Many traders ask me for good day trading and swing trading tips, yesterday I discussed the concept of positive expectancy and how you should always maximize your profits and minimize your risk. I discussed a very important indicator that will help you achieve this goal.
Today I’m going to teach you how to use the Average True Range (ATR) Indicator to measure stop loss placement levels as well as profit targets. I discussed the ATR previously in past articles but I want to show you a real demonstration so that you can feel more comfortable incorporating this indicator into your trading plan.
What Is The ATR
The ATR was developed by J. Welles Wilder to measure the volatility of price changes, initially for the commodities and later adapted to the stock market as volatility in stocks rose substantially in the last 40 years. The ATR is not an entry or exit indicator so it’s not as popular as some other indicators such as the moving average or the Stochastic Indicator. However, the ATR is one powerful indicator and if used correctly can increase your profits and help you minimize risk at the same time. The ATR was originally designed for daily charts but since volatility has picked up so much over the last several decades, the indicator can be used just as effectively for intraday analysis.
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The ATR Formula
Contrary to several technical indicators, the ATR is extremely easy to calculate and just as simple to use. The ATR simply calculates the maximum values of the following three differences, and calculates the moving average of the resulting data series:
- Between the previous day’s high and low prices.
- Between the previous day’s close price and the current day’s high price.
- Between the previous day’s close price and the current day’s low price.
When used for day trading the formula simply changes the time frame from daily to intraday and the formula will take care of the rest.
The ATR is build into most technical analysis software platforms so you don’t have to manually calculate anything yourself.
The only change I make is I average the last 10 days or trading bars while the original formula averaged the ATR for 14 days or bars. I find that the shorter time frame makes the ATR react quicker to dynamic changes in volatility that occurs in today’s markets.
Learn To Measure Volatility
Let me show you a few examples how the ATR measure volatility so that you can see how I use this indicator in real time. In this example you can see the E-mini SP Futures Contract.
I specifically wanted to use this example because you can see how the Index starts off with relatively low volatility and consistent trading range and in the latter part of the example you can see how the volatility picks up and the ATR increases simultaneously with the increase of volatility.
Notice How ATR Increases As Volatility Increases
If you were trading the E-mini SP Futures contract and you used a tight stop loss in January of this year you would probably do well but if you used the same type of stop loss in April of this year you would be stopped out before giving your trade the opportunity to work in your direction.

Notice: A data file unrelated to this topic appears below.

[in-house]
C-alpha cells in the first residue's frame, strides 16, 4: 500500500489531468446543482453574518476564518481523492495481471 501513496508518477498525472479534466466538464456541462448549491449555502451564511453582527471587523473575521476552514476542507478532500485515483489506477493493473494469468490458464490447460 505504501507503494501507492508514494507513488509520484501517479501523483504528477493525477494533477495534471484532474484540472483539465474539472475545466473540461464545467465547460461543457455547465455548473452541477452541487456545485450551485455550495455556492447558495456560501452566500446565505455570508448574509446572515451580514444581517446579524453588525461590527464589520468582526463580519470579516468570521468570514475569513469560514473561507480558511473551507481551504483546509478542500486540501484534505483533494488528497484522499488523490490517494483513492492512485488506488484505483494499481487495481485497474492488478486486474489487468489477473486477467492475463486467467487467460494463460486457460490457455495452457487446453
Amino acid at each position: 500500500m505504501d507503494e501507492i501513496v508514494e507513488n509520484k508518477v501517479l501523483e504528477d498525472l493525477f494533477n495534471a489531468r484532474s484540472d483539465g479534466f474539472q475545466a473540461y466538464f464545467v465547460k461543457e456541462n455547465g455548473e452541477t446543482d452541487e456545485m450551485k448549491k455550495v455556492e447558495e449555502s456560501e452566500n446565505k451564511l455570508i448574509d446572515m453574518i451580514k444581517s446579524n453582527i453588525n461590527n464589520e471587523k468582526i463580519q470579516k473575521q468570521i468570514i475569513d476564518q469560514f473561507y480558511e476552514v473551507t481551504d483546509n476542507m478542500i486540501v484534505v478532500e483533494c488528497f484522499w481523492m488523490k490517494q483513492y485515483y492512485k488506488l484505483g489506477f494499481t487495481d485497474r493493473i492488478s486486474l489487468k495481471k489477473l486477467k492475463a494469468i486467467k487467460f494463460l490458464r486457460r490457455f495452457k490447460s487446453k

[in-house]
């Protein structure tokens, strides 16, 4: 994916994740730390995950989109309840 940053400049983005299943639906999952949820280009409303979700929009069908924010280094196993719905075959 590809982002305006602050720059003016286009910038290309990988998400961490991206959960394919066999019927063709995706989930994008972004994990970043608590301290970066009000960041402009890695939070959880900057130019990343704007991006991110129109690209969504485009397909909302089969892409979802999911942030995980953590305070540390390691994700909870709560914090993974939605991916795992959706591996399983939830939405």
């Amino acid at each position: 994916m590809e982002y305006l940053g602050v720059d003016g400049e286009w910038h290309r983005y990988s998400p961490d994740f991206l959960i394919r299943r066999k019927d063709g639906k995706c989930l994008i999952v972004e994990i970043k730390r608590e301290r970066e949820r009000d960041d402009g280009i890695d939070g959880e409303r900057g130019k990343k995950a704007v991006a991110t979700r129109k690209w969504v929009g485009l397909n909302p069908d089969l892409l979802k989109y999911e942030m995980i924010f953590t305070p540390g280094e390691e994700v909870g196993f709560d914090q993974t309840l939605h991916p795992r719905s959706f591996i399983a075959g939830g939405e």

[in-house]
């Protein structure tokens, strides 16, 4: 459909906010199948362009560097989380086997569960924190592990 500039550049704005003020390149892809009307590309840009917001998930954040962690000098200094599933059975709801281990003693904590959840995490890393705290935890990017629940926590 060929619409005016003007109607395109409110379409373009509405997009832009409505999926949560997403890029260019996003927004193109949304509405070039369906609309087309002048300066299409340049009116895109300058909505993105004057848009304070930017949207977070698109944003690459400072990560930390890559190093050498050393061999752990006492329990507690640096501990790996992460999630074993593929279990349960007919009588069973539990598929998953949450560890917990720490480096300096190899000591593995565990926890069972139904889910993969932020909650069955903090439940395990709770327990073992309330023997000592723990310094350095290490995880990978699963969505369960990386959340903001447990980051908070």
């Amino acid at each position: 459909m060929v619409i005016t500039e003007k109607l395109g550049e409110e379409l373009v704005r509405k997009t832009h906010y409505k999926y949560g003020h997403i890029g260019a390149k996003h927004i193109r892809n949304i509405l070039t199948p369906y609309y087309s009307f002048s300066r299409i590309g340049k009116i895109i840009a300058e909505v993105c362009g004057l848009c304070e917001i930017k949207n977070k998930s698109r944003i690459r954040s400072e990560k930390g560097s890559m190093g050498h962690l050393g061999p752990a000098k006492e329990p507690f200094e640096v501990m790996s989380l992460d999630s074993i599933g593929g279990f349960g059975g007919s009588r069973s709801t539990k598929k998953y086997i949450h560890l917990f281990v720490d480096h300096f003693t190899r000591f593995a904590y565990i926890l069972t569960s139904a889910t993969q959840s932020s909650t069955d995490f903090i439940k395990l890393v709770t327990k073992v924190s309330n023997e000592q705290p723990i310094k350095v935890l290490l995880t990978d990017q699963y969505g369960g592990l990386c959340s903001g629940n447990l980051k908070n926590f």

Similarly, notice this chart of GLD which is an ETF designed to track the Gold market. This 15 minute chart demonstrates how the average trading range jumps from $0.20 cents to over $0.50 cents in one trading day.
Many traders use the trading range to determine their stop loss placement, imagine if your stop loss level was based on $0.20 cent range when the market is trading at a $0.50 cent range.
Your Stop Loss Level and Profit Target Can Be Adjusted Based On The ATR Level
What’s great about the ATR is that the numbers that are produced are based on actual dollar values of the market your trading. Imagine you are trading using an indicator like the RSI that gives you an overbought or oversold level.
The ATR actually uses dollar values so you can easily make modifications to your stop loss and profit target levels based on the actual dollar changes you are seeing.
In this example you can see how I adjust my stop loss level based on the volatility and more importantly the ATR average reading that I’m monitoring in real time.
Notice how the stop loss moves dynamically as volatility increases. Thank God for electronic trading, imagine having to call the broker each time I make changes.
My Stop Loss Increases Each Time Volatility Increases
Stop Loss and Profit Target Placement
Now that you understand how the ATR is calculated and dynamically changes based on the actual volatility it’s time to see how to place actual orders.
What I typically do is multiply the current ATR level by 2 and subtract that from my entry price if I’m going long.
If I’m going short I multiply the current ATR * 2 and I add it to my entry price. Once there is a 20 percent increase or decrease in volatility I go through the process all over again. I keep doing this as often as I have to.
Profit targets are calculated similarly, I take the current ATR and I multiply it by *4 and add that to my entry price. If I’m going short I will subtract 4*ATR from my entry price.
Things To Keep In Mind
The ATR is the best way to measure volatility of your current position. It can be used with daily or intraday charts effectively.
The only change you need to make is to adjust it to use 10 bars instead of 14 to make it a bit more dynamic. The ATR is very dynamic so don’t be afraid to make adjustments to your order as often as necessary.
Don’t forget to subtract the ATR from your entry when your going long for stops and to add it to the entry when your using it for profit targets. Reverse this for short positions and you should do just fine.
I hope these day trading tips will help you stay out of trouble in today’s volatile markets.
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